Since that time, free association has gradually become the right of choice for conservatives, who have invoked it to avoid state laws that prohibit discrimination in public accommodations. Most famously, in Boy Scouts v. Dale the court held that an organization that considers discrimination to be part of its mission is protected by the association right.

In this term’s case of Friedrichs v. California Teachers Association, the right not to associate is in play as the reason nonmembers should no longer have to pay fees. In June 2014, the court, in a 5-4 decision written by Alito, strongly signaled that it’s ready to abandon the Abood compromise.

If that occurs, it will be a victory for the clever constitutional argument that freedom to associate in a union implies the right not to associate. You might think that paying for a service shouldn’t count as speech or association. Or you might think that money is speech and that it’s unfair to make workers pay for a union if they want no part of it. Either way, a change in the law would mark a remarkable flip along the axis of free speech and associations.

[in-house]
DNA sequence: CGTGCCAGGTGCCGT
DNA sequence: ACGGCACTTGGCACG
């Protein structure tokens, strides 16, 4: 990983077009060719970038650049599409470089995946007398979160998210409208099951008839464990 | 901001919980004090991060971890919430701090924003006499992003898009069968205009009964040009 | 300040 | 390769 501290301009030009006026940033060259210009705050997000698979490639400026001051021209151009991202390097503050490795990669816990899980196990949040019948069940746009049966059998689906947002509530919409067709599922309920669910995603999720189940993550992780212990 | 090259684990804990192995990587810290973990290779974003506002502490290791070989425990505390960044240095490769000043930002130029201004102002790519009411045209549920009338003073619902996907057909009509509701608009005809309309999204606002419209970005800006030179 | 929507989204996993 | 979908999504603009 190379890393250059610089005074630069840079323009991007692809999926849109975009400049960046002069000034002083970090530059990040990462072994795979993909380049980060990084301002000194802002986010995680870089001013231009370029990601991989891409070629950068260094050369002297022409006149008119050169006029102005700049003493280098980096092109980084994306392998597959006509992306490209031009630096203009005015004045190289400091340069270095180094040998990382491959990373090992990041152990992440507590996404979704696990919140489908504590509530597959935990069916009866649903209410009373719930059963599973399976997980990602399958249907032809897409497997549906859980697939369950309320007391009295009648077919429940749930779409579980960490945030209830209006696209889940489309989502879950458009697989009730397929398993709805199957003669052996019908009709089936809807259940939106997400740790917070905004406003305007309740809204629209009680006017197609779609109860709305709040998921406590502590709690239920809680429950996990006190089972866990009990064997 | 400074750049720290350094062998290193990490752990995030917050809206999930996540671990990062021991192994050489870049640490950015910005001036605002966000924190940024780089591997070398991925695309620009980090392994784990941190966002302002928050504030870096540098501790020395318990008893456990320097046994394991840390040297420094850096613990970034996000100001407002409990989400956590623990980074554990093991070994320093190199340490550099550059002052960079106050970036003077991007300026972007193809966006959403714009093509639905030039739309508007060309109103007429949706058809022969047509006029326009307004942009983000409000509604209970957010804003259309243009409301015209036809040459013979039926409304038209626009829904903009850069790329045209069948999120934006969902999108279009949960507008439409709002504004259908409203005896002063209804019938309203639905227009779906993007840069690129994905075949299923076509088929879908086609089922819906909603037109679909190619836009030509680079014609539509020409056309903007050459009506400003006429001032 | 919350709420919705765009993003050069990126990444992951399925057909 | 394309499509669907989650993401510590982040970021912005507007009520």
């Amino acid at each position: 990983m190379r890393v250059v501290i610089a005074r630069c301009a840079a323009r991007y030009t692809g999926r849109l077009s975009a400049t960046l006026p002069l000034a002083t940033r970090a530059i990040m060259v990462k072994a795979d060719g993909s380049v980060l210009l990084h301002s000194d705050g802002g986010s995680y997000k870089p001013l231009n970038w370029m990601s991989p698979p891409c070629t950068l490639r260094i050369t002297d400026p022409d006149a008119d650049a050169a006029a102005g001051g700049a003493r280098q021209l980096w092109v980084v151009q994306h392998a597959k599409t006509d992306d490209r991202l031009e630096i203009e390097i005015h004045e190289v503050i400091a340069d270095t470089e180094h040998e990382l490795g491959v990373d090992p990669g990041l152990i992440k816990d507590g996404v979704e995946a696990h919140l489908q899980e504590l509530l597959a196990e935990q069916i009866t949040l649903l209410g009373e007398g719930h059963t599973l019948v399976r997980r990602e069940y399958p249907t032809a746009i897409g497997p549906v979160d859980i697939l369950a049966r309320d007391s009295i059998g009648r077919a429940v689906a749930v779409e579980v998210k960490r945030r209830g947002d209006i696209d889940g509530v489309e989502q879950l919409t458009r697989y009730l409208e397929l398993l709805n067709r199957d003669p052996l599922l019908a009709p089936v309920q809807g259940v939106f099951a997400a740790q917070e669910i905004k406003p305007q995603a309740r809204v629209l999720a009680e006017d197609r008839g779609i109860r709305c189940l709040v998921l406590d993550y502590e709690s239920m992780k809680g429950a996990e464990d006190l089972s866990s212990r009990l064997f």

There are other issues in play this term, including one-person, one-vote; the death penalty; and perhaps religious liberty and abortion. But none of these areas is likely to produce a marquee decision such as we might see regarding affirmative action or unions. Last term saw vindication of the long liberal fight for gay rights. This time the victors in a long war are much more likely to be conservative.

This column does not necessarily reflect the opinion of the editorial board or Bloomberg LP and its owners.

To contact the author of this story:
Noah Feldman at nfeldman7@bloomberg.net

To contact the editor responsible for this story:
Stacey Shick at sshick@bloomberg.net